Incom
2013-02-16, 01:37 AM
Okay. So, suppose that from the year 2000, bob goes back and kills kills hitler in 1920. In the year 2020, adam (from the original time line) goes back to 1930. By that point, 1930 should have been overwritten. So, does Adam emerge into a strange past where Hitler has already been killed?

Exactly. Adam will be quite confused, unless he knows about the effect already (presumably having learned it from time travelers that came from prior timelines that managed to reason all this out).

There's no telling beforehand what kind of past you're going to end up going back to, which dissuades ordinary people from time traveling (which helps keep your plot from being overcomplicated by too many travelers).

Any other questions?

NichG
2013-02-16, 03:26 AM
If we want a physical model of time travel, we have to make it independent of the idea of a 'person' as an element of the model. That is to say, we must avoid ideas like 'Adam can only be in one place at one time' or 'two Adams can never meet', and must consider only the matter from which the various Adams are made.

Why not then posit time travel that requires conservation of all physically conserved quantities as part of the process? If you send back an Adam to the past, you displace an Adam-sized amount of material in the process. The total mass-energy of the universe remains the same (and this could even be a basically local rule, meaning that there is no discontinuous change in any long-ranged forces such as gravity, etc)

This solves all duplication issues. Once one Adam has jumped back, any future Adams that jump back to the same place/time simply overwrite the original Adam. So you're left with a single one determined by whatever concludes the cycle, which could still be an arbitrarily complex solution to a self-consistency problem.

Of course, doing an exact local match of all conserved quantities means time travel would be impossible. So through in something like an uncertainty principle - you can cheat by X if you can fix it in a time proportional to 1/X.

The problem remains is that of overwriting. Is the future overwritten by a time travel event or not? If it is, then how is the future not being constantly overwritten? What about time travel events that occur outside of eachothers' light cones? Introducing a secondary time axis helps with this (e.g. the ripple effect) but makes ensuring conservation much more complex. So basically you're stuck with either getting rid of relativity (which, honestly, is no big tragedy for running a tabletop game - asking players to evaluate square roots to determine their initiative order is a bit cruel) or simply allowing poorly-timed attempts to fail against a lack of viable destination to arrive at - basically, whichever unlucky traveler gets there second finds themselves without a place to land.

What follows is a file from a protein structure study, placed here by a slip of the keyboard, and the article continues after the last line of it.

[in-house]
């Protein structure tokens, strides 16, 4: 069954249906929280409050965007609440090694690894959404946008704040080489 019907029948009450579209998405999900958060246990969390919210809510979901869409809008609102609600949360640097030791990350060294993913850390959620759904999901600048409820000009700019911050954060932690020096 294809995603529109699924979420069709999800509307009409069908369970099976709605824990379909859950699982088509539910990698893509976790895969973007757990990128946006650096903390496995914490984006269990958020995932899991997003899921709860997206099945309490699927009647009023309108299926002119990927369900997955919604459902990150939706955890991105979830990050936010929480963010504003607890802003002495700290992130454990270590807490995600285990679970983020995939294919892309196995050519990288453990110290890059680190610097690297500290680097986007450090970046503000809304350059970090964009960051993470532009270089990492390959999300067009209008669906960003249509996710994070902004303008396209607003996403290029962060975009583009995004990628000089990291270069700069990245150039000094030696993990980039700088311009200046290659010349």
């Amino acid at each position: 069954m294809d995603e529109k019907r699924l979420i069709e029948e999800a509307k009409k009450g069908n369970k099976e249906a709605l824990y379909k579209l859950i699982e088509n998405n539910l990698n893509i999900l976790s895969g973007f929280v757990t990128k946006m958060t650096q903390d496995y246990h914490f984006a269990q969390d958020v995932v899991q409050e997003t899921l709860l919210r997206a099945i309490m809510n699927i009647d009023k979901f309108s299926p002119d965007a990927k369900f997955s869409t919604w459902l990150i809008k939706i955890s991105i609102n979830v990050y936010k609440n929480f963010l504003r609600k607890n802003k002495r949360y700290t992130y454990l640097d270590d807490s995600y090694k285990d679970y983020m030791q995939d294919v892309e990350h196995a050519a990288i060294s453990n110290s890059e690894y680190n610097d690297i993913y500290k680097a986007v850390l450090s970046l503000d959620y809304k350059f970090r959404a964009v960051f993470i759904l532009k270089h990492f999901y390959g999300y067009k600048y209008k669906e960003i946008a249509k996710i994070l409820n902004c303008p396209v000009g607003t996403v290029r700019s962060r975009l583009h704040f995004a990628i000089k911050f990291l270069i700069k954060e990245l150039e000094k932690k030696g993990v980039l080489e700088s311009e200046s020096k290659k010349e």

FreakyCheeseMan
2013-02-16, 10:39 AM
Why not then posit time travel that requires conservation of all physically conserved quantities as part of the process? If you send back an Adam to the past, you displace an Adam-sized amount of material in the process. The total mass-energy of the universe remains the same (and this could even be a basically local rule, meaning that there is no discontinuous change in any long-ranged forces such as gravity, etc)

Alright, yeah, that works for duplication. Thanks.

Exactly. Adam will be quite confused, unless he knows about the effect already (presumably having learned it from time travelers that came from prior timelines that managed to reason all this out).

There's no telling beforehand what kind of past you're going to end up going back to, which dissuades ordinary people from time traveling (which helps keep your plot from being overcomplicated by too many travelers).

Any other questions?

Hrrm.